House crow prefers to nest at high altitudes in trees in contrast to chakor partridge Alectoris chukar which nests in shrubs on the ground (Mahmood et al., 2019). The house crow prefers different trees for nesting in different regions of the world. It prefers trees having large crown and at a certain height to prevent accessibility by humans and to see food more easily. However, Shimba and Jonah (2017) have reported that nesting success of house crow does not depend on height, canopy and tree species. In Singapore, they prefered to nest in Peltophorum pterocarpum and Samanea saman (Soh et al., 2002). In Mombasa, Kenya, Mangifera indica and Azandirachta indica have been reported as their most preferred nesting trees because of their large crown and height (Chongomwa, 2011). Twelve species of trees have been reported to be used by this bird for nesting in Durban, South Africa (Allan and Davies, 2005). In Kolkata, India, 46 different species of trees have been reported to be selected by house crow for nesting (Dutta and Raut, 2015). In Hazara Pakistan, four different tree species namely Bakain Melia azedarach, Chir pine Pinus roxburghii, Chinar Platanus orientalis and Obhan Populus euphratica have been found as nesting sites by this bird (Awais et al., 2015). In this study, we found that house crow used three tree species for nesting i.e., Lombardy poplar Populus nigra mostly while mulberry Morus nigra and Bakain Melia azedarach occasionally. Dutta and Raut (2013) have reported that for maximum survival and protection and for success to get food easily, house crows are habituated to construct nests near humans, without any hesitation. The location of nests of house crow is highly subjected to the source of food in an area (Chongomwa, 2011).

The population of house crow in the study area has increased during the last two decades. Observations show that during this time they seem to be highly successful in the study area. Their numbers increase from year to year as the current conditions favor their feeding behavior. Roost count and total count methods were used during morning and evening to enumerate their population in the study area. The number of crows were the highest in Chakdara (347) and the lowest in Timergara (16).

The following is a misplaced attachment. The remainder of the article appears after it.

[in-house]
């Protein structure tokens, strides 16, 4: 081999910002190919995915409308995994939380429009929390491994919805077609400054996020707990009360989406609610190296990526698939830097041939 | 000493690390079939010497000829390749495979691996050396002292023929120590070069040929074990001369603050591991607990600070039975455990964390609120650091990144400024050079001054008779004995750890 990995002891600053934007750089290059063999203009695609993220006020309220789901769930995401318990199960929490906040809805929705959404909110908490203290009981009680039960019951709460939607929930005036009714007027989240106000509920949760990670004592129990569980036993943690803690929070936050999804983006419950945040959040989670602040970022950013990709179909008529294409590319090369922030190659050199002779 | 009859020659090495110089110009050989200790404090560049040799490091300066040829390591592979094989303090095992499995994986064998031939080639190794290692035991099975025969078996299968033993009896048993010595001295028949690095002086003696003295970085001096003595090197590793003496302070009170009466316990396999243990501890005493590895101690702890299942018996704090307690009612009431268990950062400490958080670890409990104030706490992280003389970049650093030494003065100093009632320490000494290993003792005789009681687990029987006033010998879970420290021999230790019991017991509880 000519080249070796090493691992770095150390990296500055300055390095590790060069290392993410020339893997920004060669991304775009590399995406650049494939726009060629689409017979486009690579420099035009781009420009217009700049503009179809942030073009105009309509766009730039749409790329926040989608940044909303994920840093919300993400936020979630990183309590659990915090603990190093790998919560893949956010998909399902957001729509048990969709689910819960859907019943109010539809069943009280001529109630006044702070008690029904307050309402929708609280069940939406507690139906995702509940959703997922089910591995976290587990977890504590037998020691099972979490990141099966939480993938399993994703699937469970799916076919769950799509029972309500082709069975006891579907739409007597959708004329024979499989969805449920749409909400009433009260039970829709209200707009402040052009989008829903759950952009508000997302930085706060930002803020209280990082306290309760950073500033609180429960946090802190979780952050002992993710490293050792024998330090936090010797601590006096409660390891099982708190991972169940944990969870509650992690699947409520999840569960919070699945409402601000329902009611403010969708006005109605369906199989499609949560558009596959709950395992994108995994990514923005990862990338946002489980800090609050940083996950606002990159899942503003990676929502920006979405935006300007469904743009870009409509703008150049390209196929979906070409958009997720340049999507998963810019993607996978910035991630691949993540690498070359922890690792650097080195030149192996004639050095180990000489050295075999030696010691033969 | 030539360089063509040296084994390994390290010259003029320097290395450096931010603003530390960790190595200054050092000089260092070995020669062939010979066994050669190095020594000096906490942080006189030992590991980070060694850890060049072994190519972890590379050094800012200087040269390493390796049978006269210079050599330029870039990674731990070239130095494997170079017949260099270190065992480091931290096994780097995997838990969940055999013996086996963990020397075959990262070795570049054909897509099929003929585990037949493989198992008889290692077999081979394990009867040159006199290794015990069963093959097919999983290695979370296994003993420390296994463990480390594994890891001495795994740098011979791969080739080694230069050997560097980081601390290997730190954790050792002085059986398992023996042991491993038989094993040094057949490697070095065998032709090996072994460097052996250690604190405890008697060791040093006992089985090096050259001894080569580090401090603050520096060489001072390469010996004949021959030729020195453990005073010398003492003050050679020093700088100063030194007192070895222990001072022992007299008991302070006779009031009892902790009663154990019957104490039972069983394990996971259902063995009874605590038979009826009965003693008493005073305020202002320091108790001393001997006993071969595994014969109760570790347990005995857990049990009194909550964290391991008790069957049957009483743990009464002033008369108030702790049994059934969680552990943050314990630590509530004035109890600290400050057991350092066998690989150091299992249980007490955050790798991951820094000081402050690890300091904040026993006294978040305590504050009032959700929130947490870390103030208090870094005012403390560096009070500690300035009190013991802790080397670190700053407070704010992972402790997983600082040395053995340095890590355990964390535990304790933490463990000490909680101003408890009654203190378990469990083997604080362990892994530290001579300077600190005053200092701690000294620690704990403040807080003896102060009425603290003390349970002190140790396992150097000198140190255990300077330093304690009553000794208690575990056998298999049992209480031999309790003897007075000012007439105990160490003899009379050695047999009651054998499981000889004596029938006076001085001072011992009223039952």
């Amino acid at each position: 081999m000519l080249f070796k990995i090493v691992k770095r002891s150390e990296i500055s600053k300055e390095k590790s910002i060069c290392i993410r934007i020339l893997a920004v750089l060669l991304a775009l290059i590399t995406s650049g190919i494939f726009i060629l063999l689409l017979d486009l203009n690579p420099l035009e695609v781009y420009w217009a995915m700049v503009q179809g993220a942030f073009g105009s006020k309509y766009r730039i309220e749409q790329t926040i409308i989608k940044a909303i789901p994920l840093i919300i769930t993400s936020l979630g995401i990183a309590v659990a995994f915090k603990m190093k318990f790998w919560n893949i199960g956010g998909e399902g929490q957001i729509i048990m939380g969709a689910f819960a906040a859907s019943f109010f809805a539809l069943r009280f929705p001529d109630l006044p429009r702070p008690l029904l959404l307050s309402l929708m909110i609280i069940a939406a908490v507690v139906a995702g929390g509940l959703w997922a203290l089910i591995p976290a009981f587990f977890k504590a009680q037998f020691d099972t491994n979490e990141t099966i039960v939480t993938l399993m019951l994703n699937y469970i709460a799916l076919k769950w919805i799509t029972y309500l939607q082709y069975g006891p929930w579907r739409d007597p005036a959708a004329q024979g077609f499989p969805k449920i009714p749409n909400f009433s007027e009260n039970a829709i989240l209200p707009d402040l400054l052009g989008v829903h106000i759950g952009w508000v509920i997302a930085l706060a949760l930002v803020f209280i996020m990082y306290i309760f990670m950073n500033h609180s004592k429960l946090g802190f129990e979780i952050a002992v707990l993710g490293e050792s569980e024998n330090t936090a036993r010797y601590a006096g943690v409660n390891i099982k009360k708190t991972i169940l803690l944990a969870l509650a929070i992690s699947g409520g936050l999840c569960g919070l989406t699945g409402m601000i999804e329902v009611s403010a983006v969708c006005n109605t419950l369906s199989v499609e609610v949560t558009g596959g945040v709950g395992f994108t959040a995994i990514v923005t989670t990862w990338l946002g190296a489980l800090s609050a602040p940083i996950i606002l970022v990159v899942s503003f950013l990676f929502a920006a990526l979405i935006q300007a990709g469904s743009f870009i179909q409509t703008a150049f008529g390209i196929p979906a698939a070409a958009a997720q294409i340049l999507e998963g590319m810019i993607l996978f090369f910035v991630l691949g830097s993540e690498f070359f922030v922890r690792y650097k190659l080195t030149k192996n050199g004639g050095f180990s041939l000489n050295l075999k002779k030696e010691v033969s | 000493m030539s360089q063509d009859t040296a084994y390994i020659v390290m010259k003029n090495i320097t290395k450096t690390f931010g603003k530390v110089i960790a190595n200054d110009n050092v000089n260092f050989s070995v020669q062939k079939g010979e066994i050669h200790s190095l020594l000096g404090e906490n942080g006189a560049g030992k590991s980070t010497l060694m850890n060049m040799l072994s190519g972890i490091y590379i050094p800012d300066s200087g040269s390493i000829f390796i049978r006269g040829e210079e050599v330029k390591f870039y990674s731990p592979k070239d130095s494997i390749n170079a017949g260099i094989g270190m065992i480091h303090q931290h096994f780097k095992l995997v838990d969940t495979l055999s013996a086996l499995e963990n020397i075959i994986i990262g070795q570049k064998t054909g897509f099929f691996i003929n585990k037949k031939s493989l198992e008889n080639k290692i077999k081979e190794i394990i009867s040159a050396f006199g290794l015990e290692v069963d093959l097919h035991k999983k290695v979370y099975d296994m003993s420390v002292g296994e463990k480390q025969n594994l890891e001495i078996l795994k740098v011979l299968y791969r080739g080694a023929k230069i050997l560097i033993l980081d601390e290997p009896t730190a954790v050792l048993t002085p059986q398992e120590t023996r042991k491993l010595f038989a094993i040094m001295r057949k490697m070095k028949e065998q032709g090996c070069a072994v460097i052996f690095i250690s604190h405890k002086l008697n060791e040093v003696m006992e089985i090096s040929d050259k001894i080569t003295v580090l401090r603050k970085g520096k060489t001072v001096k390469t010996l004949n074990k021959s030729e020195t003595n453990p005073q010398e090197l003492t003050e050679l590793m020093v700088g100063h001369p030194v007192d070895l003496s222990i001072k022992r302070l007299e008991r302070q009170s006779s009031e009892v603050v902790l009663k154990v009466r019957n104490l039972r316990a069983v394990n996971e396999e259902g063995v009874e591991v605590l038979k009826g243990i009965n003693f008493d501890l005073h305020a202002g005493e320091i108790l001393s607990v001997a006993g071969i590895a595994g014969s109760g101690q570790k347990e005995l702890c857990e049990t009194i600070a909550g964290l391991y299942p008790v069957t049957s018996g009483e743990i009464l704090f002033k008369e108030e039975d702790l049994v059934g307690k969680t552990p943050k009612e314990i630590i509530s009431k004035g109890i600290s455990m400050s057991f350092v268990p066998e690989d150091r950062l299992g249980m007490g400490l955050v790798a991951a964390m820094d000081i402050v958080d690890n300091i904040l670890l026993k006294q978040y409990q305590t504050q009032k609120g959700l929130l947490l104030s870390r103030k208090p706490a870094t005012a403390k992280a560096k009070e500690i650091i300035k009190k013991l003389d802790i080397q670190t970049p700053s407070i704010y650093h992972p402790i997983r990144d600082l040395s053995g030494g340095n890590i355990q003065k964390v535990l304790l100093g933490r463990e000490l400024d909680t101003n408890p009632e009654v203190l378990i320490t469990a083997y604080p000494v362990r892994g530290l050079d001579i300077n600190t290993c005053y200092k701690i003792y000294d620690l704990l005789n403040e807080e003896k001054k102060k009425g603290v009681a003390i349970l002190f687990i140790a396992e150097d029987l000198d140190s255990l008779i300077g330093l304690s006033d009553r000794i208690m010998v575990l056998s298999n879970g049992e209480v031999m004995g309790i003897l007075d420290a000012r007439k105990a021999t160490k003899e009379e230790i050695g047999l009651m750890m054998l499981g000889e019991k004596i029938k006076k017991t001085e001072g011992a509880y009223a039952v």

The house crow is very important organism in the food chain. The roadside killed animals and other dead bodies are scavenged by the house crow and keeps the environment clean from debris and detritus. This bird is beneficial for populated areas as it can consume the waste from dumps, streets, houses and clean the environment and ecosystem. The house crow is an integral part of the ecosystem and it plays a crucial role in the environment as a scavenger.

House crow population has increased in the study area during the last two decades . Its breeding season in the study area starts in April when it builds nests and subsequently lays eggs in May, June and July. They have successively adapted to the study area. They construct nests at heights in trees away from human disturbance; preferring to nest in Populus nigra trees. Regarding behavior, this bird is very social and bold.

Supplementary material

There is supplementary material associated with this article. Access the material online at:

Statement of conflict of interest

The authors have declared no conflict of interest.


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Pakistan Journal of Zoology